2010 Louisiana Music Educators’ Convention

I spent a few days last weekend at the Louisiana Music Educators’ Association 2010 State Music Conference, which is held annually in Baton Rouge.  As always, this year’s conference was very well organized, with a variety of clinics, performances, and exhibits.  You can view the entire conference schedule here: 2010 LMEA Conference. I presented a clinic on Monday morning at 8:00am (!) titled “Strategies for Successful Solo Performances.” Although I was a little disappointed in the sparse attendance at my session this year, the handful of people who were there seemed interested and I hope they got something out of the presentation.  I did manage to record my clinic on a new camcorder, but am still working on the technical details of editing and converting the content to a web-friendly format.  When it’s ready I’ll post a few clips from the presentation here for those who might be interested.  The idea for this presentation came from a desire to see more solo performances from high school and middle school horn players, either in the form of  public performances or participation in district and state solo/ensemble festivals.  I think many of the high school and middle school horn players in Louisiana (and elsewhere) could benefit from positive experiences as soloists early in their musical education.  Do they need to play Strauss 2 as high school seniors? – not necessarily – but incorporating solo literature into the usual diet of scales and etudes is a good place to start.  I divided my presentation into the following parts:

Practice Strategies

Suggested Timetable for Preparing a Solo Performance

Repertoire Recommendations/Guidelines

Dealing with Performance Anxiety

Stage Presence

Tips on Rehearsing with Piano Accompaniment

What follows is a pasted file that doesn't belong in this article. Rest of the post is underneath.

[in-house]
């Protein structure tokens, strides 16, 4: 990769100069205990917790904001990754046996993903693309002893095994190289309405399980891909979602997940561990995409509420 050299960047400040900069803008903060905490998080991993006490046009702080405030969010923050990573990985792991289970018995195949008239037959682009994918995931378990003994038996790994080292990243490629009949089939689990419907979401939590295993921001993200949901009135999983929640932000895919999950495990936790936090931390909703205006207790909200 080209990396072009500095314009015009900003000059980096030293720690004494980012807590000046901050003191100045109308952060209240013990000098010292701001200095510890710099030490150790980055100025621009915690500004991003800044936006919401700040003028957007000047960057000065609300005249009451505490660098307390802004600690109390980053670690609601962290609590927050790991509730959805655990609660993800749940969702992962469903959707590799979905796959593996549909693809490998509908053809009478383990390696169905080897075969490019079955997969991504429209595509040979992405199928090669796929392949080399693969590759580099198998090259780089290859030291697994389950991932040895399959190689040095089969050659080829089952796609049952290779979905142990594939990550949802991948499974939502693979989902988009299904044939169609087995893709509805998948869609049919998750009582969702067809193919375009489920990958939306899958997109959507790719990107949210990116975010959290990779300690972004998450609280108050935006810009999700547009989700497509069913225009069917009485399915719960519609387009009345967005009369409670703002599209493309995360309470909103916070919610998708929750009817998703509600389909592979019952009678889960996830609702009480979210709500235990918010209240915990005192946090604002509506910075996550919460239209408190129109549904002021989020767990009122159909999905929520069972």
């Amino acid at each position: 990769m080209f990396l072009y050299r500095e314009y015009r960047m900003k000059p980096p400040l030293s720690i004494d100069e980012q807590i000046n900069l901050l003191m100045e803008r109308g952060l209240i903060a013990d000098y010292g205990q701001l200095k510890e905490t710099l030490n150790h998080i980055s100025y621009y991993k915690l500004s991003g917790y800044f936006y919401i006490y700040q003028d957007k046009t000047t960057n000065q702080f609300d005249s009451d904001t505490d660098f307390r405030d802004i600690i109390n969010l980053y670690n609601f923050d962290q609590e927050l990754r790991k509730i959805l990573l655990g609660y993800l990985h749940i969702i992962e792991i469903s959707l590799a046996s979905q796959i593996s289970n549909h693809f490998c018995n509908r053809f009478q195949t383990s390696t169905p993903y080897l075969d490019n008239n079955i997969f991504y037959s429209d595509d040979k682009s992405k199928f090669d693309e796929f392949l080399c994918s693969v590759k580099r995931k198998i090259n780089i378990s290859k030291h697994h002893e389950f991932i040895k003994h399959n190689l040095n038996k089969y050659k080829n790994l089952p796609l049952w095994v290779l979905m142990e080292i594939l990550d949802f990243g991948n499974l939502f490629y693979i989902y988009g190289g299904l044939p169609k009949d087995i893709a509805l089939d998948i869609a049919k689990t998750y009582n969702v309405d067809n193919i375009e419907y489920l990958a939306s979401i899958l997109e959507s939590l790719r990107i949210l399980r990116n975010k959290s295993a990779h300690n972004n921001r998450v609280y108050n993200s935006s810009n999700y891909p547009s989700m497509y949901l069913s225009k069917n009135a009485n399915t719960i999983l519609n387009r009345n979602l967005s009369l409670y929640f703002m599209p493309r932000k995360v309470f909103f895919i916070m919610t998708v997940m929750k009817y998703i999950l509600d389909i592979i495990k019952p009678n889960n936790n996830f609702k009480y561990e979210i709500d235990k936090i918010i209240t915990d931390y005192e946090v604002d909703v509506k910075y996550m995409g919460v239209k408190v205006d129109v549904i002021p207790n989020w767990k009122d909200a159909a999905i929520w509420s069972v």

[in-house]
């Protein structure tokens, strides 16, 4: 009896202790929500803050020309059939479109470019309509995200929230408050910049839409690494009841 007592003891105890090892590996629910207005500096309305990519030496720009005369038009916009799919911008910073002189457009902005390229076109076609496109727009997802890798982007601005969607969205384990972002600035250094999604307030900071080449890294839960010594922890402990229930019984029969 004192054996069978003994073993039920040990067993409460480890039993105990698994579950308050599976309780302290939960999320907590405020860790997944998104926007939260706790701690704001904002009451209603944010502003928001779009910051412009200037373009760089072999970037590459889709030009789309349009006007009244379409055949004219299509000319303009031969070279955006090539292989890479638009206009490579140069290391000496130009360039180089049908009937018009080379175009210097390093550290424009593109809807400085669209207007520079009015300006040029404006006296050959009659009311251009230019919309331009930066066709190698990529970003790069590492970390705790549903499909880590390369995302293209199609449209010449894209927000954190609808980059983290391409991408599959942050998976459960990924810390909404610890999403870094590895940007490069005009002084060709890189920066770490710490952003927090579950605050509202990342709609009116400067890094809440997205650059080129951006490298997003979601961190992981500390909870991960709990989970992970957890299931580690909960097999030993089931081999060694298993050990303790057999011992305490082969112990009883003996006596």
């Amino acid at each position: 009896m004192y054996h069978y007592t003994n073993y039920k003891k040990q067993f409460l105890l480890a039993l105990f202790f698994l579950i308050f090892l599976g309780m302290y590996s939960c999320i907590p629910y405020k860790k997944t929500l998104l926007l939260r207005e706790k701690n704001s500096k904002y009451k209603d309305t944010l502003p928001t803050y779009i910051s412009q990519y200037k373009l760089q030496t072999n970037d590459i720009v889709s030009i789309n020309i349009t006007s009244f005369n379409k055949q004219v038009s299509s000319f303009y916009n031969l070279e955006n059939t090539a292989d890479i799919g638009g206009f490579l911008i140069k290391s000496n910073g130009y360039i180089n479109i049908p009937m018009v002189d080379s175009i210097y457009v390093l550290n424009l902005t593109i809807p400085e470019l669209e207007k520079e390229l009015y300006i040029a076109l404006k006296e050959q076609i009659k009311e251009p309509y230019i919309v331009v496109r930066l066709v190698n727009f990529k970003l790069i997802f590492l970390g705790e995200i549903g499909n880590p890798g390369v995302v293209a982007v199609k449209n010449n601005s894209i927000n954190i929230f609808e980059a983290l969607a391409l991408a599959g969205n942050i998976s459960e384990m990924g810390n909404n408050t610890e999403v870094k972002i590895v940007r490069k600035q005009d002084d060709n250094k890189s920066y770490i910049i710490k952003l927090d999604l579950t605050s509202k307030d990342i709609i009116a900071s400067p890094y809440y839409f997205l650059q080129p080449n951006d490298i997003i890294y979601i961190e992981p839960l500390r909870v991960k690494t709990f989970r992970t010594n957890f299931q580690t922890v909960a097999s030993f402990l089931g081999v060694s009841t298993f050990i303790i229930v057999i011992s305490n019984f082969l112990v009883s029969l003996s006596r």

Horn/Piano Placement Options

Sample Solo Repertoire (Demonstration)

Readers of this blog will find many of these topics familiar as I’ve covered them in several posts over the last few months.  Some of the material was written prior to its inclusion in a blog post, while other parts (Stage Presence) were written specifically for this blog and later adapted for use in the presentation.  For the final part of the presentation I was joined by Mrs. Coralie White, Associate Professor of Piano at ULM, to demonstrate some basic solo literature.  I picked three pieces which I felt were appropriate for a middle school, intermediate high school, and advanced high school student – an arrangement of Allerseelen by Richard Strauss, Romance by Saint-Saëns, and Reveries by Glazunov.  Once I get the video recording edited down I’ll probably post those performances to YouTube and this blog.  You can also check out the handout from the presentation here. Boldin – LMEA Clinic Fall 2010

In addition to presenting, I also spent some time observing the All-State ensembles and talking with prospective students.  Throughout the weekend high school students can come up to the various college displays and speak with faculty from those schools about auditions, scholarships, and the music program in general.  I usually try to get in touch with the horn players in the All-State ensembles prior to the convention, and then follow up and speak to them in person sometime during the weekend. I enjoy meeting and talking to these students, and the convention in general is a great way to network and build connections throughout the state. The horn sections in the orchestra and bands sounded great at the rehearsals – Louisiana has some very talented young players!  I wasn’t able to stay for the band concerts on Monday, but I’m sure they went well.  LMEA also brought in some wonderful clinicians to work with the All-State ensembles: Ralph Ford from Troy University (Concert Band), Dennis Fisher from the University of North Texas (Symphonic Band), and Tonu Kalam from the University of North Carolina at Chapel Hill (Orchestra).